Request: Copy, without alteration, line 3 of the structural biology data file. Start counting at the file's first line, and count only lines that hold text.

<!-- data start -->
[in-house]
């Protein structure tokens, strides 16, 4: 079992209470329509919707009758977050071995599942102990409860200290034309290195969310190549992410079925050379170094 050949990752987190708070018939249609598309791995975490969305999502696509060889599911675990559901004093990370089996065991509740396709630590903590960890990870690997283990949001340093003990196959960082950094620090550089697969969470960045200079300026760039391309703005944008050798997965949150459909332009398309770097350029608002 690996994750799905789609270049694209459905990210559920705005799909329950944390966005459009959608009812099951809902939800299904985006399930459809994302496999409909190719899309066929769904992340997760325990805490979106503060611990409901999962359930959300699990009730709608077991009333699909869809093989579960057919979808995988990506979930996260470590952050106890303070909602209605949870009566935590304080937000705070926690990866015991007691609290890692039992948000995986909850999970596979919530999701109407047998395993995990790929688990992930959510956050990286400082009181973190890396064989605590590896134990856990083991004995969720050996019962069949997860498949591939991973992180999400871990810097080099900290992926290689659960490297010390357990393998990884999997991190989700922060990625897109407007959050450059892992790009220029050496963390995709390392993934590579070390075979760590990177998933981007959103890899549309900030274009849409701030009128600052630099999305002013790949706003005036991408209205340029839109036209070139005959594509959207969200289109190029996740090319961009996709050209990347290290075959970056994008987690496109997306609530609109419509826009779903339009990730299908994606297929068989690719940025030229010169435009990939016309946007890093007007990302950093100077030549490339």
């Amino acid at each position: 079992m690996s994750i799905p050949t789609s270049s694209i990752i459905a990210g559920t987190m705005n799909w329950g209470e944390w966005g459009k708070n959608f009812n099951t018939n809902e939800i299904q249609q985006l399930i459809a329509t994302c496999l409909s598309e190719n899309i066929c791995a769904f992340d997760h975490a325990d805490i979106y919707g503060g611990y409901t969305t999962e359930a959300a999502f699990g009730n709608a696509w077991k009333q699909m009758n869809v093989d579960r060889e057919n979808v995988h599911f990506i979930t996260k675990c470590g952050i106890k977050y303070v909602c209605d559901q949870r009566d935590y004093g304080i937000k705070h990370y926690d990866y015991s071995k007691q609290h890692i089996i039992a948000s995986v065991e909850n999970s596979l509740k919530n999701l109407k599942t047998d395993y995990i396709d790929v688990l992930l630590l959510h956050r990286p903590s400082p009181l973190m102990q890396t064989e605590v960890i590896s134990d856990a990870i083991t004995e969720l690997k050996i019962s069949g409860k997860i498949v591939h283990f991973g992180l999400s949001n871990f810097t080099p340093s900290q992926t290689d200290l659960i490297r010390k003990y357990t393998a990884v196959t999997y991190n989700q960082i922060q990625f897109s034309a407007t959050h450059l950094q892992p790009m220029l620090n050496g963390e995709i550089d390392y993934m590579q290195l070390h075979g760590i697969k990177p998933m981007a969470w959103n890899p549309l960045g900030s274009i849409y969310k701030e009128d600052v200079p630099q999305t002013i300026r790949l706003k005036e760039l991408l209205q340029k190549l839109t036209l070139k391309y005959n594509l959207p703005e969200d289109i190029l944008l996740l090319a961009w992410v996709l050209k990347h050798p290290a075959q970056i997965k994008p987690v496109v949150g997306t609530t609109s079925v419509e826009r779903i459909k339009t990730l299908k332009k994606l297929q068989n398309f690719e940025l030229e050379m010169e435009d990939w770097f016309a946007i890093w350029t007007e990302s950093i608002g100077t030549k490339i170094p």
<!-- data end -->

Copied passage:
């Amino acid at each position: 079992m690996s994750i799905p050949t789609s270049s694209i990752i459905a990210g559920t987190m705005n799909w329950g209470e944390w966005g459009k708070n959608f009812n099951t018939n809902e939800i299904q249609q985006l399930i459809a329509t994302c496999l409909s598309e190719n899309i066929c791995a769904f992340d997760h975490a325990d805490i979106y919707g503060g611990y409901t969305t999962e359930a959300a999502f699990g009730n709608a696509w077991k009333q699909m009758n869809v093989d579960r060889e057919n979808v995988h599911f990506i979930t996260k675990c470590g952050i106890k977050y303070v909602c209605d559901q949870r009566d935590y004093g304080i937000k705070h990370y926690d990866y015991s071995k007691q609290h890692i089996i039992a948000s995986v065991e909850n999970s596979l509740k919530n999701l109407k599942t047998d395993y995990i396709d790929v688990l992930l630590l959510h956050r990286p903590s400082p009181l973190m102990q890396t064989e605590v960890i590896s134990d856990a990870i083991t004995e969720l690997k050996i019962s069949g409860k997860i498949v591939h283990f991973g992180l999400s949001n871990f810097t080099p340093s900290q992926t290689d200290l659960i490297r010390k003990y357990t393998a990884v196959t999997y991190n989700q960082i922060q990625f897109s034309a407007t959050h450059l950094q892992p790009m220029l620090n050496g963390e995709i550089d390392y993934m590579q290195l070390h075979g760590i697969k990177p998933m981007a969470w959103n890899p549309l960045g900030s274009i849409y969310k701030e009128d600052v200079p630099q999305t002013i300026r790949l706003k005036e760039l991408l209205q340029k190549l839109t036209l070139k391309y005959n594509l959207p703005e969200d289109i190029l944008l996740l090319a961009w992410v996709l050209k990347h050798p290290a075959q970056i997965k994008p987690v496109v949150g997306t609530t609109s079925v419509e826009r779903i459909k339009t990730l299908k332009k994606l297929q068989n398309f690719e940025l030229e050379m010169e435009d990939w770097f016309a946007i890093w350029t007007e990302s950093i608002g100077t030549k490339i170094p």